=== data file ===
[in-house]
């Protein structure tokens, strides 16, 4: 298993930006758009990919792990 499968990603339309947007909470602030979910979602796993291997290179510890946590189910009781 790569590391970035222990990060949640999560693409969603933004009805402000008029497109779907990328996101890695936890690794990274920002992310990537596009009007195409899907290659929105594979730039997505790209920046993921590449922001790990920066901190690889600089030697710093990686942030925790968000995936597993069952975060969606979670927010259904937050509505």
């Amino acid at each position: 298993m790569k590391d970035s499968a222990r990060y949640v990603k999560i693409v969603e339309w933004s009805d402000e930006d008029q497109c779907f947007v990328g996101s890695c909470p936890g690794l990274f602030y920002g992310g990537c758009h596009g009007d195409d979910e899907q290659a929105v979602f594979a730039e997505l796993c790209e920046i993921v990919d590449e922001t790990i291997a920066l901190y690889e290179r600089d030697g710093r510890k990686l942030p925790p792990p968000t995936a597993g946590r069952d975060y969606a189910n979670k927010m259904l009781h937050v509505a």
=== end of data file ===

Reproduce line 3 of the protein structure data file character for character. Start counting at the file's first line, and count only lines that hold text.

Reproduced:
């Amino acid at each position: 298993m790569k590391d970035s499968a222990r990060y949640v990603k999560i693409v969603e339309w933004s009805d402000e930006d008029q497109c779907f947007v990328g996101s890695c909470p936890g690794l990274f602030y920002g992310g990537c758009h596009g009007d195409d979910e899907q290659a929105v979602f594979a730039e997505l796993c790209e920046i993921v990919d590449e922001t790990i291997a920066l901190y690889e290179r600089d030697g710093r510890k990686l942030p925790p792990p968000t995936a597993g946590r069952d975060y969606a189910n979670k927010m259904l009781h937050v509505a």